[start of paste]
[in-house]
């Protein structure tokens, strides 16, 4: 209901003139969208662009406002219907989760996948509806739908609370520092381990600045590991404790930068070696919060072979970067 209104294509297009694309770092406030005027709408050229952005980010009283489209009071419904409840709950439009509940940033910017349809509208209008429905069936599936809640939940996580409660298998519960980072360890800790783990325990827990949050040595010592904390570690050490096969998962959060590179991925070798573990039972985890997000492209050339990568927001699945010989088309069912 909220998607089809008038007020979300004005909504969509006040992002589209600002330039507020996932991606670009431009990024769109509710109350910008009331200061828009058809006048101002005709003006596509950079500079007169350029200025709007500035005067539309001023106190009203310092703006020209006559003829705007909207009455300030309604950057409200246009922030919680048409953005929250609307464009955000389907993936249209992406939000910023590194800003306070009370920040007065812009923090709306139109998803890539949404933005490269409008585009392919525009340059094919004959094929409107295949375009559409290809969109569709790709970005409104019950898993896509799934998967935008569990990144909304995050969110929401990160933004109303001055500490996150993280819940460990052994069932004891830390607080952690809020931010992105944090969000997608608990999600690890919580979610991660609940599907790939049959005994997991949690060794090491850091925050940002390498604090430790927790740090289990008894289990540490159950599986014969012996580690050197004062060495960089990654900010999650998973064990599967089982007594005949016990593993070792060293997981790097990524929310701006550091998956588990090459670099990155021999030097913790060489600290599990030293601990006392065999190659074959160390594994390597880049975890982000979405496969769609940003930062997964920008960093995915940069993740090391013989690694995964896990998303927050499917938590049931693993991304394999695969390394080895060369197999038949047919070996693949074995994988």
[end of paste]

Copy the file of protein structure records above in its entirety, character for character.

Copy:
[in-house]
């Protein structure tokens, strides 16, 4: 209901003139969208662009406002219907989760996948509806739908609370520092381990600045590991404790930068070696919060072979970067 209104294509297009694309770092406030005027709408050229952005980010009283489209009071419904409840709950439009509940940033910017349809509208209008429905069936599936809640939940996580409660298998519960980072360890800790783990325990827990949050040595010592904390570690050490096969998962959060590179991925070798573990039972985890997000492209050339990568927001699945010989088309069912 909220998607089809008038007020979300004005909504969509006040992002589209600002330039507020996932991606670009431009990024769109509710109350910008009331200061828009058809006048101002005709003006596509950079500079007169350029200025709007500035005067539309001023106190009203310092703006020209006559003829705007909207009455300030309604950057409200246009922030919680048409953005929250609307464009955000389907993936249209992406939000910023590194800003306070009370920040007065812009923090709306139109998803890539949404933005490269409008585009392919525009340059094919004959094929409107295949375009559409290809969109569709790709970005409104019950898993896509799934998967935008569990990144909304995050969110929401990160933004109303001055500490996150993280819940460990052994069932004891830390607080952690809020931010992105944090969000997608608990999600690890919580979610991660609940599907790939049959005994997991949690060794090491850091925050940002390498604090430790927790740090289990008894289990540490159950599986014969012996580690050197004062060495960089990654900010999650998973064990599967089982007594005949016990593993070792060293997981790097990524929310701006550091998956588990090459670099990155021999030097913790060489600290599990030293601990006392065999190659074959160390594994390597880049975890982000979405496969769609940003930062997964920008960093995915940069993740090391013989690694995964896990998303927050499917938590049931693993991304394999695969390394080895060369197999038949047919070996693949074995994988």